"Whereas safety of navigation is a primary and continuing concern of all Great Lakes vessel owners, seamen, and Canadian and United States authorities; and
“Whereas it is essential in the interest of marine safety that all vessels navigating the waters of the Great Lakes and the river St. Lawrence have on board personnel who possess, to the satisfaction of either Canadian or United States authorities, such familiarity with local conditions affecting navigation on those waters and the pilot rules applicable thereto, as is now required of navigating officers for Great Lakes vessels of the United States and Canada; and
"Whereas it would appear unreasonable to assume that the Government of Canada or of the United States can guarantee that masters and officers of ocean vessels will observe Great Lakes rules and regulations without requiring the presence of a pilot or sailing master on board : Now, therefore, be it
“Resolved, That Dominion Marine Association and Lake Carriers' Association, in joint meeting assembled at Washington, D.C., this 28th day of January 1960, do hereby urge the Governments of Canada and the United States to take prompt action to require that all merchant vessels of 300 gross tons or over navigating the Great Lakes and the river St. Lawrence have on board and available for duty as required by the regulations of either Government, navigating personnel whose competency for such navigation has been certified by either Government; and be it further
“Resolved, That the two associations make known to the Governments of Canada and the United States their opposition to the payment of compulsory pilotage dues by vessels already having on board qualified navigating officers licensed either by Canada or the United States for the waters of the Great Lakes and St. Lawrence River."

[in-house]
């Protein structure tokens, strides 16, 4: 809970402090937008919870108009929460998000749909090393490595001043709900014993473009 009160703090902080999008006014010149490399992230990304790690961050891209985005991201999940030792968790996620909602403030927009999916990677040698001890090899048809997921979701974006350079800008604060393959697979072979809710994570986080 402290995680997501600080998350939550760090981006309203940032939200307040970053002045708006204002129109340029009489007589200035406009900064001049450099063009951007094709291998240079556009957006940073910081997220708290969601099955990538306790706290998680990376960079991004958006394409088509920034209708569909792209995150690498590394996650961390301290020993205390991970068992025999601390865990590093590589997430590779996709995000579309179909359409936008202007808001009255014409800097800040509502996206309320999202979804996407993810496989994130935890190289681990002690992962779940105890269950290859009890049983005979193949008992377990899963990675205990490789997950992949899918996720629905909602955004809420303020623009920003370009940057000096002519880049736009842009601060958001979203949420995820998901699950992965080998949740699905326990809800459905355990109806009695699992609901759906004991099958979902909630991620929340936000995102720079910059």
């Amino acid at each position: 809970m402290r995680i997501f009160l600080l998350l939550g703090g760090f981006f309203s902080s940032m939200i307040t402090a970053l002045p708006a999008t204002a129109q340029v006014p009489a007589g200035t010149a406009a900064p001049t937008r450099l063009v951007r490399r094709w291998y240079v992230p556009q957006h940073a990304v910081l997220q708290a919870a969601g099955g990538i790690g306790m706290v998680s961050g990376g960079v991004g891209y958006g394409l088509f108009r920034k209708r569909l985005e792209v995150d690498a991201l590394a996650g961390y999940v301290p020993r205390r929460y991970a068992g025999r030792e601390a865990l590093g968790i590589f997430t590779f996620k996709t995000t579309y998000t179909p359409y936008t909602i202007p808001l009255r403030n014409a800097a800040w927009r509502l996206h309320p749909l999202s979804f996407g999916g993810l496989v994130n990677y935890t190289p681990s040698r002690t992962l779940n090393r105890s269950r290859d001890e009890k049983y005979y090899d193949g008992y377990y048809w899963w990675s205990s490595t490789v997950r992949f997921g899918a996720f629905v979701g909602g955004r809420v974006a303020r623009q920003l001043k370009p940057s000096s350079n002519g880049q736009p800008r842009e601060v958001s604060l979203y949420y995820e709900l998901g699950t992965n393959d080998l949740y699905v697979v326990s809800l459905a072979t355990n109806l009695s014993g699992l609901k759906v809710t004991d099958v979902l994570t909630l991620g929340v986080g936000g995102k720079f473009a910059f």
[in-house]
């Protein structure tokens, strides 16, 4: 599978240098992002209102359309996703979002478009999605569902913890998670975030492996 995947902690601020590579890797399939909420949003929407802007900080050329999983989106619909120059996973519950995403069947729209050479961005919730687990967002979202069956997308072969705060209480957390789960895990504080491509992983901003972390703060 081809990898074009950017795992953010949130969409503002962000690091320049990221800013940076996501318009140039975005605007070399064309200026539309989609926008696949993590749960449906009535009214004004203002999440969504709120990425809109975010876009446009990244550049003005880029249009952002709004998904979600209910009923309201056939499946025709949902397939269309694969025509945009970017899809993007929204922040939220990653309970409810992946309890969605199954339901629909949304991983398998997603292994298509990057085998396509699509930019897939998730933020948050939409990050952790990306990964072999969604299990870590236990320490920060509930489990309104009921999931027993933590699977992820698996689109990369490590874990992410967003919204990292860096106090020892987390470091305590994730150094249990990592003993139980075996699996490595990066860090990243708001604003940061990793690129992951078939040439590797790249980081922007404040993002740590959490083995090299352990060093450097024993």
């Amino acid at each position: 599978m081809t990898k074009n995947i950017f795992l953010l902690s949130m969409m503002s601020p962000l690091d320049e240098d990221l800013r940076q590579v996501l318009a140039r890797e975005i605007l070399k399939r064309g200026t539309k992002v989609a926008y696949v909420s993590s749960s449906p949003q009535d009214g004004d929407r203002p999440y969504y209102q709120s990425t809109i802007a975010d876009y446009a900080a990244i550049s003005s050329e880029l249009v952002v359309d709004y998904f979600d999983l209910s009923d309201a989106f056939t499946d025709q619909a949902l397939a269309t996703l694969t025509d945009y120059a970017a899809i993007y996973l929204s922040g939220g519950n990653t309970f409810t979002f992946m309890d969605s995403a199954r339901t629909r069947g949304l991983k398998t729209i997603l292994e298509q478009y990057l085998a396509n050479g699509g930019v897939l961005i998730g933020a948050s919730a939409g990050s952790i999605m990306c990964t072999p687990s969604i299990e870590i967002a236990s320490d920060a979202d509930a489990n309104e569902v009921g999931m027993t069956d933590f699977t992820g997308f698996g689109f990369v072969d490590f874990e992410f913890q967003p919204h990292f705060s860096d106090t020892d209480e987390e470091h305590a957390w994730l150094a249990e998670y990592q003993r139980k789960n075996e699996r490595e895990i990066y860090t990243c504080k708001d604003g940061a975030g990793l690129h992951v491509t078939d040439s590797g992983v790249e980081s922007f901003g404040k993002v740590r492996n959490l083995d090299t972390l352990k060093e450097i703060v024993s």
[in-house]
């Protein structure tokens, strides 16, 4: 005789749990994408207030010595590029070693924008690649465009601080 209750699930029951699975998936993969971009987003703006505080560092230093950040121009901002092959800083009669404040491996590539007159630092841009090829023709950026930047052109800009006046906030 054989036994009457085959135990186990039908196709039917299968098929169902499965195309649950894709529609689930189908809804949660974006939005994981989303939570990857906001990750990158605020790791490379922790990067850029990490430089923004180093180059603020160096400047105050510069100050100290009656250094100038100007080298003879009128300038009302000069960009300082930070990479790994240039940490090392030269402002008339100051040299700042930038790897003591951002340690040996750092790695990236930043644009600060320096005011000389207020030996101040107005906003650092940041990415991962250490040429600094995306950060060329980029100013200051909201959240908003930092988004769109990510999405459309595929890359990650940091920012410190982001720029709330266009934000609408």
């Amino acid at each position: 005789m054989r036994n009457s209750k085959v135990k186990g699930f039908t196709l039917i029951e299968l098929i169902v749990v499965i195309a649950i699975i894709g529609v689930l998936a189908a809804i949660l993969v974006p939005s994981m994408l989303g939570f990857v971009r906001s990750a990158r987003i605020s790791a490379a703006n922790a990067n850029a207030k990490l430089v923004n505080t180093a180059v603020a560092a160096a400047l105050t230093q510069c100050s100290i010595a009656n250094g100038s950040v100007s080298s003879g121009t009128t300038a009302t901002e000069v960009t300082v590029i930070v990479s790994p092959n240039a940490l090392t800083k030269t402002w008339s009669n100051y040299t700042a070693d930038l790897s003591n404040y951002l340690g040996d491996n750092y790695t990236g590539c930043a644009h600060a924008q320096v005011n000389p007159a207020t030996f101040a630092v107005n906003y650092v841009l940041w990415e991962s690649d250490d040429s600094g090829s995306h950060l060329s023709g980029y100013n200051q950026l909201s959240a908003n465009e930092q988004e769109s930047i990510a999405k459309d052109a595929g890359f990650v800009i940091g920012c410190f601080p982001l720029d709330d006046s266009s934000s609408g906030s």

As expressed by the foregoing resolution, Lake Carriers' Association prefers that the Congress require registered pilots on oversea-flag vessels throughout U.S. waters of the Great Lakes. This condition would obtain if H.R. 10593 were to be amended by eliminating section 2(e), which defines "other officer," and by deleting the words “or other officer" from section 3(b). We recommend that these changes be considered by this committee.
Being somewhat realistic, we realize that the Departments of State and Commerce and the Coast Guard have participated in the preparation of this proposed legislation. We know, also, that the Government of Canada was consulted. With this background, we feel that, even though we cannot give this bill our unqualified approval, we cannot vigorously oppose it because the need for some pilotage requirement is indeed urgent.
I cannot emphasize too strongly the urgency of the situation which is upon us. Something must be done promptly or surely there will be more costly accidents and probably loss of life. The matter of pilotage legislation for the Great Lakes has been under study for several years. While the problem is being pondered, collisions continue. If H.R. 10593 will in some measure reduce the hazard which the oversea-flag vessel has created on the Great Lakes, this association cannot oppose its adoption.